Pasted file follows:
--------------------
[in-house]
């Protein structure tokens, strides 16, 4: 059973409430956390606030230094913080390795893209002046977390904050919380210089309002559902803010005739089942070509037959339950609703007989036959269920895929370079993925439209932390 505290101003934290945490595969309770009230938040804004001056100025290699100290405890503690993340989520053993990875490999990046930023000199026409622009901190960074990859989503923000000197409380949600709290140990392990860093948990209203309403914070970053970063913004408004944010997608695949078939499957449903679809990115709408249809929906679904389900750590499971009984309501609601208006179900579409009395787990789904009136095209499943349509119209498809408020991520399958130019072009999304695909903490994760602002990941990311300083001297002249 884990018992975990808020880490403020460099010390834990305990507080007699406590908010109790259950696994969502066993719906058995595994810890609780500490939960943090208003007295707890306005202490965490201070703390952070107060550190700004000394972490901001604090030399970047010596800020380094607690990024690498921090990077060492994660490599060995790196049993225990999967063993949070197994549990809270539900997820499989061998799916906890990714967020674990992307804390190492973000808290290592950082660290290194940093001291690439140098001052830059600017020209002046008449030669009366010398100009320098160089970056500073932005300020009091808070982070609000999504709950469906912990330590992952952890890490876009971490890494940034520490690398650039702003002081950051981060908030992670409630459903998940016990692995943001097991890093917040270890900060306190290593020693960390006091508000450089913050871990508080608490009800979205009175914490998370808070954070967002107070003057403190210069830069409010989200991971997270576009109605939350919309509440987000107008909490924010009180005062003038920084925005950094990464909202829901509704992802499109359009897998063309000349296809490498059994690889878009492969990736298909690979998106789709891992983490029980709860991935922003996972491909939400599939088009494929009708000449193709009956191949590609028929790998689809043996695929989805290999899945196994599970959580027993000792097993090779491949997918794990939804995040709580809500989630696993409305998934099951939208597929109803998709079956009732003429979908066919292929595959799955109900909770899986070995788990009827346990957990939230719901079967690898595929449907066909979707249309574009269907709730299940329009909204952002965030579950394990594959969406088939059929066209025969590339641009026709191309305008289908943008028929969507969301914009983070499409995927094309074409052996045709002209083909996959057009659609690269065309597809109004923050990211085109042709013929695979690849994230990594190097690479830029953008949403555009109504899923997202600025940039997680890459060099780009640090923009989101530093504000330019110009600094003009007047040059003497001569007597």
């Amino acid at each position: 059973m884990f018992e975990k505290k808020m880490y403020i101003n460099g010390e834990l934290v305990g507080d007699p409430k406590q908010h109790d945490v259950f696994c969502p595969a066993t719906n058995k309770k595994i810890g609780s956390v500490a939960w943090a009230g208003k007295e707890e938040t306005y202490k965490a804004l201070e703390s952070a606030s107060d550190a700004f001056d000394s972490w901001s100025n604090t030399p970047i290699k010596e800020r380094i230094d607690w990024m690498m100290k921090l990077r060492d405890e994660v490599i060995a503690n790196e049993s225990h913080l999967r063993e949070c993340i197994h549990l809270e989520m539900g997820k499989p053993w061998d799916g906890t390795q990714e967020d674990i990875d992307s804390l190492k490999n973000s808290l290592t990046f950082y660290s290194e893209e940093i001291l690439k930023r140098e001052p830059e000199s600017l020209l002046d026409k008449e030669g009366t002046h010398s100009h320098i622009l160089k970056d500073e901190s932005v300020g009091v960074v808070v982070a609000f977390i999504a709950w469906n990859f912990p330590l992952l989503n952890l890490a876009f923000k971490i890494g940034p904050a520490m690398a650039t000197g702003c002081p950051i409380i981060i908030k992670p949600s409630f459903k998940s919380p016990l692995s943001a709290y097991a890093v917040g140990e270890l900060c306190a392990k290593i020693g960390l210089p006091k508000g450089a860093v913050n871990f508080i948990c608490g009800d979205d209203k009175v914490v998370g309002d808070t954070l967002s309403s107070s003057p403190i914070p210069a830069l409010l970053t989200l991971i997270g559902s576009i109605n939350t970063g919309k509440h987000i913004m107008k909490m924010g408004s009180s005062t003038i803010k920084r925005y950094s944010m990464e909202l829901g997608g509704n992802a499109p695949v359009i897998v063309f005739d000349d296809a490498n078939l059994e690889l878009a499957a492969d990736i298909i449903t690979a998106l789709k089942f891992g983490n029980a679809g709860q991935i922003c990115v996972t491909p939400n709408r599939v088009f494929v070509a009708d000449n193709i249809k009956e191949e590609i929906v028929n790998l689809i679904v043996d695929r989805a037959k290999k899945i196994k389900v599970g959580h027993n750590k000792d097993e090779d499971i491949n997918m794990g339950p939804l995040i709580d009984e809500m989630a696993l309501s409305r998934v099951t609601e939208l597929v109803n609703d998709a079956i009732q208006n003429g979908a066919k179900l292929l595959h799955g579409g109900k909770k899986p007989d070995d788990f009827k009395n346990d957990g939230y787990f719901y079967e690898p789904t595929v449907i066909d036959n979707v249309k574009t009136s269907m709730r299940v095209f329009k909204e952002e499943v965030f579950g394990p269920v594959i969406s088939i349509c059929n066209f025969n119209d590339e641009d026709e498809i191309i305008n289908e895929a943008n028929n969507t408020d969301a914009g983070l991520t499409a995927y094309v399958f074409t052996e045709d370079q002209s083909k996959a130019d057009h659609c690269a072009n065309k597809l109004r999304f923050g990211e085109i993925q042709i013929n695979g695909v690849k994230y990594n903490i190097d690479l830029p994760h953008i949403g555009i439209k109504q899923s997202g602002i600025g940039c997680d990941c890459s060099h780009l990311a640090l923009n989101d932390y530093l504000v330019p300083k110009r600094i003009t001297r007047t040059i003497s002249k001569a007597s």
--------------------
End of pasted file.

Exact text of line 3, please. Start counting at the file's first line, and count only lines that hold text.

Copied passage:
């Amino acid at each position: 059973m884990f018992e975990k505290k808020m880490y403020i101003n460099g010390e834990l934290v305990g507080d007699p409430k406590q908010h109790d945490v259950f696994c969502p595969a066993t719906n058995k309770k595994i810890g609780s956390v500490a939960w943090a009230g208003k007295e707890e938040t306005y202490k965490a804004l201070e703390s952070a606030s107060d550190a700004f001056d000394s972490w901001s100025n604090t030399p970047i290699k010596e800020r380094i230094d607690w990024m690498m100290k921090l990077r060492d405890e994660v490599i060995a503690n790196e049993s225990h913080l999967r063993e949070c993340i197994h549990l809270e989520m539900g997820k499989p053993w061998d799916g906890t390795q990714e967020d674990i990875d992307s804390l190492k490999n973000s808290l290592t990046f950082y660290s290194e893209e940093i001291l690439k930023r140098e001052p830059e000199s600017l020209l002046d026409k008449e030669g009366t002046h010398s100009h320098i622009l160089k970056d500073e901190s932005v300020g009091v960074v808070v982070a609000f977390i999504a709950w469906n990859f912990p330590l992952l989503n952890l890490a876009f923000k971490i890494g940034p904050a520490m690398a650039t000197g702003c002081p950051i409380i981060i908030k992670p949600s409630f459903k998940s919380p016990l692995s943001a709290y097991a890093v917040g140990e270890l900060c306190a392990k290593i020693g960390l210089p006091k508000g450089a860093v913050n871990f508080i948990c608490g009800d979205d209203k009175v914490v998370g309002d808070t954070l967002s309403s107070s003057p403190i914070p210069a830069l409010l970053t989200l991971i997270g559902s576009i109605n939350t970063g919309k509440h987000i913004m107008k909490m924010g408004s009180s005062t003038i803010k920084r925005y950094s944010m990464e909202l829901g997608g509704n992802a499109p695949v359009i897998v063309f005739d000349d296809a490498n078939l059994e690889l878009a499957a492969d990736i298909i449903t690979a998106l789709k089942f891992g983490n029980a679809g709860q991935i922003c990115v996972t491909p939400n709408r599939v088009f494929v070509a009708d000449n193709i249809k009956e191949e590609i929906v028929n790998l689809i679904v043996d695929r989805a037959k290999k899945i196994k389900v599970g959580h027993n750590k000792d097993e090779d499971i491949n997918m794990g339950p939804l995040i709580d009984e809500m989630a696993l309501s409305r998934v099951t609601e939208l597929v109803n609703d998709a079956i009732q208006n003429g979908a066919k179900l292929l595959h799955g579409g109900k909770k899986p007989d070995d788990f009827k009395n346990d957990g939230y787990f719901y079967e690898p789904t595929v449907i066909d036959n979707v249309k574009t009136s269907m709730r299940v095209f329009k909204e952002e499943v965030f579950g394990p269920v594959i969406s088939i349509c059929n066209f025969n119209d590339e641009d026709e498809i191309i305008n289908e895929a943008n028929n969507t408020d969301a914009g983070l991520t499409a995927y094309v399958f074409t052996e045709d370079q002209s083909k996959a130019d057009h659609c690269a072009n065309k597809l109004r999304f923050g990211e085109i993925q042709i013929n695979g695909v690849k994230y990594n903490i190097d690479l830029p994760h953008i949403g555009i439209k109504q899923s997202g602002i600025g940039c997680d990941c890459s060099h780009l990311a640090l923009n989101d932390y530093l504000v330019p300083k110009r600094i003009t001297r007047t040059i003497s002249k001569a007597s």